As my grandfather might have said, “Wow, thatsa a lottsa moola!” According to Mike Fratantoni, MBA’s Chief Economist, presently there are more home sales being financed, with more loans being approved. Fratantoni says that MBA believes this trend will continue through 2016 and beyond. Oh, happy days.
Is this rebound the result of the Millennials jumping into the housing market? (Millennials)
Not sure, but data from RealtyTrac, an Irvine, CA., real estate research firm, shows that FHA loans are up and this may be due to the recent decrease in the annual FHA premium. As FHA loans require a lower down payment and are usually used more by first-time buyers; the assumption is that Millennials may be using this financing to purchase their homes. This is good news for the housing and mortgage market and helps the economy.
The recently introduced Fannie/Freddie low down payment programs have not yet shown such an impact on home buying. It’s still a little early, so we’ll need to keep an eye on the future effects of these 97% LTV loans. The numbers do show that FHA is outpacing Fannie & Freddie in their share of new financings.
One thing seen as a positive for real estate is that the reduced annual premiums seem to allow buyers to offer more for the home. However, this may result in the consumer ending up paying about the same in their monthly mortgage payment because they would finance a larger amount as a result of a higher purchase price. Good for the Realtor, other owners, and maybe the lender, but is that a real benefit to the buyer?
We walked this tightrope before, creating lending programs and changing criteria to get more people into housing. This is definitely good unless we push it too far. The sad truth is that not everyone should own a home.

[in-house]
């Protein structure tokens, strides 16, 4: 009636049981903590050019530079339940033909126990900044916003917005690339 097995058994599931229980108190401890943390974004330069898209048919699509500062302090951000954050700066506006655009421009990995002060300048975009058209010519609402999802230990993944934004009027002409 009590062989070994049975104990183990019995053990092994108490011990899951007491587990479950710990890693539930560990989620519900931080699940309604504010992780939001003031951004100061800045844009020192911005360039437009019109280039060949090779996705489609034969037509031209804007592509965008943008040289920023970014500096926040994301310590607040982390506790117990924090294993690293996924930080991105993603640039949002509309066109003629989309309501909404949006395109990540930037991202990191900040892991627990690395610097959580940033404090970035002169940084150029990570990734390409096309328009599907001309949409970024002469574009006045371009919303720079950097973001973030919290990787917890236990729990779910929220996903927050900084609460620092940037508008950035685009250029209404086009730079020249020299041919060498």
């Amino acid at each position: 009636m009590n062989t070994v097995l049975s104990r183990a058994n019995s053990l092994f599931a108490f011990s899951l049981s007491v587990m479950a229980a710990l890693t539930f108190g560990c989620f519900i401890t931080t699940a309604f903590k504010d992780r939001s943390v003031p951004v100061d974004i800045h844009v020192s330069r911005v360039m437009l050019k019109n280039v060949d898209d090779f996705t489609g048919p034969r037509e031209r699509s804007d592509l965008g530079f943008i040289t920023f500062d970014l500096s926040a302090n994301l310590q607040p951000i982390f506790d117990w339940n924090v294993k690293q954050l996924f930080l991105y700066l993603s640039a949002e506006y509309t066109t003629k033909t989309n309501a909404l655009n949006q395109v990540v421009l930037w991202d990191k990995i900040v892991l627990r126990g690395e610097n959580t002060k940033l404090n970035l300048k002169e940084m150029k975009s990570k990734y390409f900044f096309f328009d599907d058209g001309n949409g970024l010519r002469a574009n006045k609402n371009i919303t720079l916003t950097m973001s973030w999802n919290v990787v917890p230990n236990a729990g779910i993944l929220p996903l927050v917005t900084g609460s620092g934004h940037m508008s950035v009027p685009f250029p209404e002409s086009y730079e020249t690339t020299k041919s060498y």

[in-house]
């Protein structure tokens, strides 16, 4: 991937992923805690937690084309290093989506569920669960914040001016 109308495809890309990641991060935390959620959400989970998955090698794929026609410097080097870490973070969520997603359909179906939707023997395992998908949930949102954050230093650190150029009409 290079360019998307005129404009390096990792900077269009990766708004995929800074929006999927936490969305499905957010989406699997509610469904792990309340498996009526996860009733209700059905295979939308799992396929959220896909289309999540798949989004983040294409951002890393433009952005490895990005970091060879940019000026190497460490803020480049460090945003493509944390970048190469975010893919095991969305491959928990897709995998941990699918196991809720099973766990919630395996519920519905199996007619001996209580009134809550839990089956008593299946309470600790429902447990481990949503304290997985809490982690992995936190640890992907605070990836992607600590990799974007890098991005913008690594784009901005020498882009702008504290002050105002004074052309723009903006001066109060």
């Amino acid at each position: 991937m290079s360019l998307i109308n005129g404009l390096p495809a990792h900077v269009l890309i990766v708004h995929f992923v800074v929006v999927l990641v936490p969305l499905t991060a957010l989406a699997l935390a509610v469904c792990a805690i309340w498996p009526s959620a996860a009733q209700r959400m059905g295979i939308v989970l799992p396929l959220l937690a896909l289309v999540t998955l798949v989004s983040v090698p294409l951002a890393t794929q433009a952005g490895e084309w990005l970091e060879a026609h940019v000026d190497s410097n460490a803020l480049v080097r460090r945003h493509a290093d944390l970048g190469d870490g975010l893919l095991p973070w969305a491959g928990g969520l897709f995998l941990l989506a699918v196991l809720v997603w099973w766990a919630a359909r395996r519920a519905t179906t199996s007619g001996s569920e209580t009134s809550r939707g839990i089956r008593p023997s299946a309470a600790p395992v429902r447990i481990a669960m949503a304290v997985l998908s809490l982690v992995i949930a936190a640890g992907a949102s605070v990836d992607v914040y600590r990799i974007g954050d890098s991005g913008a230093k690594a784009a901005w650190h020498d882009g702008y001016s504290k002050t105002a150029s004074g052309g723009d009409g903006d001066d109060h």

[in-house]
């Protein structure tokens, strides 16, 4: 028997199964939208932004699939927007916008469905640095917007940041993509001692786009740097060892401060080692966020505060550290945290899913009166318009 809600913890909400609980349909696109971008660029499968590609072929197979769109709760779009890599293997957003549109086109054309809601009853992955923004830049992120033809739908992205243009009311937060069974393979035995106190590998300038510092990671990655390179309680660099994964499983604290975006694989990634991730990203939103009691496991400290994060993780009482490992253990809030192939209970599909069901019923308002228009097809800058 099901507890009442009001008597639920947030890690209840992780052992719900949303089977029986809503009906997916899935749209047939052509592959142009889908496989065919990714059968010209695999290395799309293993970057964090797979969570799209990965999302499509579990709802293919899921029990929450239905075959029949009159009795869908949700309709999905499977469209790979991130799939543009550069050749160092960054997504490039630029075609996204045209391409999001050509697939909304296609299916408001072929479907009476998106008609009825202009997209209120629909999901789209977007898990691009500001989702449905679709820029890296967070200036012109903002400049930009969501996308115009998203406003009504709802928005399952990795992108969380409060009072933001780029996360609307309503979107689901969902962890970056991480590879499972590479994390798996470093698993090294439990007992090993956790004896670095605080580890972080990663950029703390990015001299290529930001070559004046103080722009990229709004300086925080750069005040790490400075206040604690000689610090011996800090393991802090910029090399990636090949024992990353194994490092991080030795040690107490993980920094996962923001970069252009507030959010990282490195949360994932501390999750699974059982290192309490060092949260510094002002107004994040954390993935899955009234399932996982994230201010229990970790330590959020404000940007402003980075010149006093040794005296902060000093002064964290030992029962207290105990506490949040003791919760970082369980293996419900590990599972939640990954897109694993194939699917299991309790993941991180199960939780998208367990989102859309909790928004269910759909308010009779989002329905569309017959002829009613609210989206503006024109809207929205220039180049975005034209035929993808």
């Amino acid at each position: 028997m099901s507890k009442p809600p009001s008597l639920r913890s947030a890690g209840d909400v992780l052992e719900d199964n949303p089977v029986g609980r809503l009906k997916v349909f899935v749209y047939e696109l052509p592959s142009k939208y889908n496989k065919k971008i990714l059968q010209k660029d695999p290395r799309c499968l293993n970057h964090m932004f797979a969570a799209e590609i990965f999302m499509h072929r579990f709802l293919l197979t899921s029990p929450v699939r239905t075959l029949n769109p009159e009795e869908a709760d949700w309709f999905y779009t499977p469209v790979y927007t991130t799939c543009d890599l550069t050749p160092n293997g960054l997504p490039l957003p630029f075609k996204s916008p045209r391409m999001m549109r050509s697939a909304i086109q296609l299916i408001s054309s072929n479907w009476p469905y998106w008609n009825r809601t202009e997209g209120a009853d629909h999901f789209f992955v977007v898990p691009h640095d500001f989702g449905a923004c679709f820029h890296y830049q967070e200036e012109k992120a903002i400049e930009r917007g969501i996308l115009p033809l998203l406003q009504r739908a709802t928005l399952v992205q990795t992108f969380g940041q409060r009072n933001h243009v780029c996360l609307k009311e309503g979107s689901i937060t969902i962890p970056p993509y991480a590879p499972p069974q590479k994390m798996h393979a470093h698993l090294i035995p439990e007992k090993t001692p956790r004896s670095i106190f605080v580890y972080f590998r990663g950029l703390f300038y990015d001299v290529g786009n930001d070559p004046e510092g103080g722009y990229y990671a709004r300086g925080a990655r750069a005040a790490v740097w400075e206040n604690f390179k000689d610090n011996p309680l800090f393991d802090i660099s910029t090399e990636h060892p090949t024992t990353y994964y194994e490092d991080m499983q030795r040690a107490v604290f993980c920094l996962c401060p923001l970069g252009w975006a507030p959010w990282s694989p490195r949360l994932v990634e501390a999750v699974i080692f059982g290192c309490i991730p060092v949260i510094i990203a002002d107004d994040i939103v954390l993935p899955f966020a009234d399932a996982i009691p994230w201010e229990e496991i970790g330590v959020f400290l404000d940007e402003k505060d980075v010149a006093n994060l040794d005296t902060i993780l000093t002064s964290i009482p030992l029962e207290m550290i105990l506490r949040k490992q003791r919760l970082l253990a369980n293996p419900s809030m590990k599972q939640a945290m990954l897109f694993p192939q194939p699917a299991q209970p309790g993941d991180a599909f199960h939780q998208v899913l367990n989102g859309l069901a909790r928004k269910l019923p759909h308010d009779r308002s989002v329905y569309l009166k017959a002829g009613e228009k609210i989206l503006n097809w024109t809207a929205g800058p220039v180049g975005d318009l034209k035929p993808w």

Programs can be developed to get more people into homes but don’t necessarily ensure that they stay there. If they don’t, these same programs hurt the markets, the lenders, and the consumers. Hate to be a downer but we need to look at both sides of the equation.
One intention of Dodd-Frank is to make sure of a borrower’s ability to repay. However, at present there is a work around by having a loan qualified as FHA, or Fannie/Freddie approved. So, with the recent program changes making it a little easier for people to buy homes, some lenders may be skirting the real issue of the continued performance of the borrower and their loan. It happened before creating the mortgage lust which resulted in the mortgage bust.
Let’s not do it again. Lenders need to ensure the borrower’s ability to repay their loan and that they can afford to retain and maintain the home purchased. Lenders must manufacture a quality compliant mortgage. Otherwise, we are doomed to repeat the sins of the past.
Let’s stay positive.